The original Beat Bop album sold in the Sotheby’s auction for more than $100,000, but the November 20 re-releases on eBay sell for $20.97.
On September 15, Sotheby’s, the centuries-old international auction house, auctioned more than $2 million worth of hip-hop memorabilia.
“I bid, but when it got past $500, I put down my paddle,” said Les Delos Santos, a North County school teacher and boombox salesman.
“Lemme guess,” I inquired, “was it Biggie’s crown or the boombox piece?”
Delos Santos responded by tagging me on an online photo of The Wall of Boom, an art installation created by DJ ROSS ONE, of 32 old-school boomboxes mounted within a custom shelf. The gavel dropped at $113,400.
Delos Santos collects old boomboxes for nostalgia. “I was the guy that used to ride around on my bike with the boombox taped to my handlebars.”
Ron Morales of Real Life Media in Mira Mesa showed interest in the boomboxes that sold for “40 bands” ($40,000) above its low-estimate appraisal. In the collection were two Clairtone Super Jumbos, the same model depicted in the Do The Right Thing joint, and the two JVC M90s, the same model photographed for LL Cool J’s Radio album cover.
“When someone buys a used or new boombox, they are buying a moment in a generation that changed the scope of an urban lifestyle,” Morales said.
Morales founded Real Legit Magazine, a celebrity, hip-hop, and fashion print publication, in 2013 . He utilized boomboxes to frame runway models in his photographs. He described a dream concept utilizing pieces from the New York-based auction that raised over $2 million. “I would stack the boomboxes as my backdrop and have my subject in the forefront wear the Def Jam prototype jacket that sold for $10,080 paired with Drake’s Air Jordans that sold for $32,760.”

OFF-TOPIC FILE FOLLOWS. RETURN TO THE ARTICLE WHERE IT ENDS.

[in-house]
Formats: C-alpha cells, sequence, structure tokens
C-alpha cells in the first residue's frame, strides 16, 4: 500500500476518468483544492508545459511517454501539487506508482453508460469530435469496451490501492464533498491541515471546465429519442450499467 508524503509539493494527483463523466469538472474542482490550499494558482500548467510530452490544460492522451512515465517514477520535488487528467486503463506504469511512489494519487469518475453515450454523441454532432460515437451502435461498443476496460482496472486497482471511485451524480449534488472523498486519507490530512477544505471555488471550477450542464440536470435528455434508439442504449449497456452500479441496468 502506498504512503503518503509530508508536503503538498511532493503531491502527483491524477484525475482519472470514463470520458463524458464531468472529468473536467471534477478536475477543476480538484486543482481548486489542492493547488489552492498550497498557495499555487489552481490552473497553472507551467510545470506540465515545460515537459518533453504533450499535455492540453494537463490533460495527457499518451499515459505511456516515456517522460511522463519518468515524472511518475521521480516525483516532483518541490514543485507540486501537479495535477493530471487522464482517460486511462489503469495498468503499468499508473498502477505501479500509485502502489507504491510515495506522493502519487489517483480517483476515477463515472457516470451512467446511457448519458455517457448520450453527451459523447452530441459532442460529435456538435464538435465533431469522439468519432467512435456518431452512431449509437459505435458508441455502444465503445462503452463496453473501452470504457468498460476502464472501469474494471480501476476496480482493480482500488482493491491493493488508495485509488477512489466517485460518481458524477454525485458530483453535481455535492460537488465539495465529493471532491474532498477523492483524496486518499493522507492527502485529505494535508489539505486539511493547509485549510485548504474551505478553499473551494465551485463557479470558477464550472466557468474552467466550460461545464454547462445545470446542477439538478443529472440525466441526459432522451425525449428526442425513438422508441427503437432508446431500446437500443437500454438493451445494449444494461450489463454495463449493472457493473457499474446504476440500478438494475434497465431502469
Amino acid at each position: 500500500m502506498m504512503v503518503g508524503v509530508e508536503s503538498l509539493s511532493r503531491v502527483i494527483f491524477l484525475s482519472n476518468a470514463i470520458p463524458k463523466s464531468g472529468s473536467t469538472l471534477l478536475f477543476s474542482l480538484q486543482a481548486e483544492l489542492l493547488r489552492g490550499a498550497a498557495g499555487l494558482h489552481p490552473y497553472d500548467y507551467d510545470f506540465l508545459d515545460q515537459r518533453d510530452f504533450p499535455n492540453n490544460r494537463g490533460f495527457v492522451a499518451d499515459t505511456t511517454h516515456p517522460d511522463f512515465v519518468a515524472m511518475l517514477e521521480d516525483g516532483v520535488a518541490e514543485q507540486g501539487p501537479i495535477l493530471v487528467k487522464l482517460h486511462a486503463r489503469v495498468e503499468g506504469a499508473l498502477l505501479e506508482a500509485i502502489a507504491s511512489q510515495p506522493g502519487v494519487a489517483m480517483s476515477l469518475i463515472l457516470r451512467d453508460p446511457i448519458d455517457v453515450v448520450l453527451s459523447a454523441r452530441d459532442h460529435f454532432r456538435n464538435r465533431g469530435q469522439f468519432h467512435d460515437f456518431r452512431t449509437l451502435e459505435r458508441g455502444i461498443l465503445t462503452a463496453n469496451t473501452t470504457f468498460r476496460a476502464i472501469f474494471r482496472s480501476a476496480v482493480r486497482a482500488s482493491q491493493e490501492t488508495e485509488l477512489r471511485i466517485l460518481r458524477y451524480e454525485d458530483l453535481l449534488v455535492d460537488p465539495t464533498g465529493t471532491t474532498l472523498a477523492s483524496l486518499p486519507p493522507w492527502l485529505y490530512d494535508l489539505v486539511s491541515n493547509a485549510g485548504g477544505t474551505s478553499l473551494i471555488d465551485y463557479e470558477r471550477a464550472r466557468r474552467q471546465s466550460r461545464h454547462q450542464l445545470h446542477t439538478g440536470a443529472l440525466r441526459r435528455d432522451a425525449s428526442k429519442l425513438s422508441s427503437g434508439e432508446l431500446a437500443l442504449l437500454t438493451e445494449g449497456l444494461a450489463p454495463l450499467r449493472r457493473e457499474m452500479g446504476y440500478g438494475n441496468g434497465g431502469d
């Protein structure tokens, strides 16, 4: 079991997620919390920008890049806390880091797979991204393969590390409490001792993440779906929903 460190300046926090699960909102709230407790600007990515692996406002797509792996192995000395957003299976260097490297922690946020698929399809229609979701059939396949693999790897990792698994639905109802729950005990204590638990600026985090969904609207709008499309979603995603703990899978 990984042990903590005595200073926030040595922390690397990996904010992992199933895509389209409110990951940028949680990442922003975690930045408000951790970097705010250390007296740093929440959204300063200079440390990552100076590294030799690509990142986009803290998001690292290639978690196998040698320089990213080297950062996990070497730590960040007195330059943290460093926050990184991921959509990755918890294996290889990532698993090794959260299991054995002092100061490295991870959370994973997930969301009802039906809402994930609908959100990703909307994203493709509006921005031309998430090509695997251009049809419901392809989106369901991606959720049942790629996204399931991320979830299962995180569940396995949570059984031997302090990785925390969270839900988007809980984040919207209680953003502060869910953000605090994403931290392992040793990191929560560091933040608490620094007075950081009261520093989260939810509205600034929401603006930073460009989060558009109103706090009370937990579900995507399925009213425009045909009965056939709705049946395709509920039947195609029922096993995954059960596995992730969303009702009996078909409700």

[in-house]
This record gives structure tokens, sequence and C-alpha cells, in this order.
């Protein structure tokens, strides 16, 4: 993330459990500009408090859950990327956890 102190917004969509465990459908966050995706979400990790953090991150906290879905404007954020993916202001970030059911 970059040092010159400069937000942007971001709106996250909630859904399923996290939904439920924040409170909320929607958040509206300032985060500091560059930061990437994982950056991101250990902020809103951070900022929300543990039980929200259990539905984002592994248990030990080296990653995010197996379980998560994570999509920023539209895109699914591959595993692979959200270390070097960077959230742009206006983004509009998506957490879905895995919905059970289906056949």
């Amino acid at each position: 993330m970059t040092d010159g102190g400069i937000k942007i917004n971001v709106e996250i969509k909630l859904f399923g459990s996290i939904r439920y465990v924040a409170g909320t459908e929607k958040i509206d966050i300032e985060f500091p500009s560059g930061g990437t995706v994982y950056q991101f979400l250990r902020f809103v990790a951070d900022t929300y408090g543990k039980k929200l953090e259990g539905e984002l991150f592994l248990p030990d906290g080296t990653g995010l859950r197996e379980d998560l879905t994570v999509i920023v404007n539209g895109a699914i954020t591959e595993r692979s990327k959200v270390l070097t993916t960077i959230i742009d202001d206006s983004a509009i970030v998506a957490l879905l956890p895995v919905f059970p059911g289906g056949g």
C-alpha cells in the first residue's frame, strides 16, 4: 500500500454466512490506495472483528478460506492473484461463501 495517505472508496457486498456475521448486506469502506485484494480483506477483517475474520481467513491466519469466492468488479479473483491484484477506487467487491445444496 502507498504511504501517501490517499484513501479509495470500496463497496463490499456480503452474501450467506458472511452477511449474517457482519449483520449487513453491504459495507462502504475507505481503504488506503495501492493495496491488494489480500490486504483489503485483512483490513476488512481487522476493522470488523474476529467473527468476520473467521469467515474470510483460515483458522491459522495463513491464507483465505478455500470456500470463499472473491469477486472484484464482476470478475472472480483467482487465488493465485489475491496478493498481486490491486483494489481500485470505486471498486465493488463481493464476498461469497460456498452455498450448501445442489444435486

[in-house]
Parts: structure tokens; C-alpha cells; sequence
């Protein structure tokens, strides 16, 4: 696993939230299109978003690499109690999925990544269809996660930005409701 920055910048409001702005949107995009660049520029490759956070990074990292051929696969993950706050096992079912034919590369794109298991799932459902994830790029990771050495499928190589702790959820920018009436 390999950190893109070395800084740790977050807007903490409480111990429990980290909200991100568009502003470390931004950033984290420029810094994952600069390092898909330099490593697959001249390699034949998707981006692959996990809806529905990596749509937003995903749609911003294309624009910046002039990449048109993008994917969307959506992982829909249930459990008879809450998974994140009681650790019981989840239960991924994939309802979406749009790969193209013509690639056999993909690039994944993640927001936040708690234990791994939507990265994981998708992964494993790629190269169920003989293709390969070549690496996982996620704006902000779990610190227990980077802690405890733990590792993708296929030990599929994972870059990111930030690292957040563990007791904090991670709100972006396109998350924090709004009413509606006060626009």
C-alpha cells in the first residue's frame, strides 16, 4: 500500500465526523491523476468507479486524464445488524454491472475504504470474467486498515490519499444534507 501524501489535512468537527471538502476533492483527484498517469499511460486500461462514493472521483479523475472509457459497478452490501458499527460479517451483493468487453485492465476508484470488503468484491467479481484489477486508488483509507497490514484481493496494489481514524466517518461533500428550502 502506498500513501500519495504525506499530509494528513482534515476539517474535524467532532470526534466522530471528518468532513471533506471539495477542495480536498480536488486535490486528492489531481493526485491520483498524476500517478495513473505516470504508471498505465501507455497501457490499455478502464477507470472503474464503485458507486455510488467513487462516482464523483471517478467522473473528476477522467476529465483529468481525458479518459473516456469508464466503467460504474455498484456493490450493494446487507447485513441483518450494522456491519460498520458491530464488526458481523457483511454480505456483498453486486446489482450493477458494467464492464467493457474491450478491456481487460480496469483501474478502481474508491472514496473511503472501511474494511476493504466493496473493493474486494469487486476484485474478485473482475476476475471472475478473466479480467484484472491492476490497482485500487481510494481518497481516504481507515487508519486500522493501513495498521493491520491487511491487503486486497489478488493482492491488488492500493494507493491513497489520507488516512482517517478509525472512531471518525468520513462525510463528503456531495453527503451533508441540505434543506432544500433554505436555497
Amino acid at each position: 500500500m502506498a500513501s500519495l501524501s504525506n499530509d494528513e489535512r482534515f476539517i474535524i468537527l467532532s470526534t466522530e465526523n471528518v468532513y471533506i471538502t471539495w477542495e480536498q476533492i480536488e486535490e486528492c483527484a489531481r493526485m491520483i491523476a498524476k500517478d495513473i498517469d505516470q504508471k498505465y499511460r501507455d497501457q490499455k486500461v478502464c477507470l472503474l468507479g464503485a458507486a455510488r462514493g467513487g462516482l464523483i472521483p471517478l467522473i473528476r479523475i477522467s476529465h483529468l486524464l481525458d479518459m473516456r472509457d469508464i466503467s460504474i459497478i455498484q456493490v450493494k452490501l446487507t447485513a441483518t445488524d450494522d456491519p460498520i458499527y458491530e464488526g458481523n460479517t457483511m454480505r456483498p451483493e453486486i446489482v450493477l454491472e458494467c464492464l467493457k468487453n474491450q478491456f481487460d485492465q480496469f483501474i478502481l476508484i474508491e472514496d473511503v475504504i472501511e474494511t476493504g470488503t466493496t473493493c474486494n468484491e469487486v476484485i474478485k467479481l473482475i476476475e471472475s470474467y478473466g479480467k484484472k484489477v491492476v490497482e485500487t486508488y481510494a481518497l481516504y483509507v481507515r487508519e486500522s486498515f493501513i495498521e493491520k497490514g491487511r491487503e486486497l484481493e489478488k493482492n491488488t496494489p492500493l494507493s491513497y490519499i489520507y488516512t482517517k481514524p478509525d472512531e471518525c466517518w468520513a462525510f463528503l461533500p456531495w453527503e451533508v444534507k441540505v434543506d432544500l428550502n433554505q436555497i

Boombox collector Ron Morales poses with boxer Floyd Mayweather.
DJ Mike, out of City Heights, was into the 1983 album Beat-Bop, a 12-inch record by Rammellzee vs. K-Rob, which fetched $126,000, the highest amount paid for a hip-hop record in an auction. “That one skyrocketed from the low estimate price of $2500 to a hundred bands with a quickness. I’ll wait for the re-release on November 20, they’re pre-slanging them on eBay now for $20.97, and they have the same cover art that Jean-Michel Basquiat did up.”
Mike recently parlayed his personal hip-hop records and boomboxes for a down payment on a house. “Vinyl and boomboxes are hot now, and I had to lock it in at these hella-low interest rates, and I did it before [rapper] TI jumped onto Instagram saying something like ‘Please y’all, go buy some property.’”
The auction had 120 lots and 91 percent of the items sold, including teenage-Tupac’s handwritten love letters ($75K), a ring worn by Fab 5 Freddy of Yo! MTV Raps ($35K), and Salt-N-Pepa’s leather jackets worn in the 1987 “Push It” music video.
“I think they wore those on stage at the 2018 Taco Fest concert at our Waterfront Park,” Mike opined.
The biggest auction was for the crown worn by the late Notorious B.I.G. for a Rap Pages magazine photoshoot, which copped $594,750.
“The face is powerful in that photoshoot, and you have to have the right shape props, whether it be a hat, beanie, or a crown, in this case, to frame the face,” Morales explained. “The look on Biggie’s face looks like he’s worried, as opposed to a strong king figure.”
(Three days after the March 1997 magazine photoshoot, the “Hypnotize” rapper was shot and killed in Los Angeles.)
Three print variations of the iconic Biggie photo taken by Barron Claiborne were included in the crown’s auction, during which five art collectors battled it out for seven minutes.
The hip-hop auction had 400 registered bidders from 19 countries worldwide; more than 25 percent were newbies to Sotheby’s.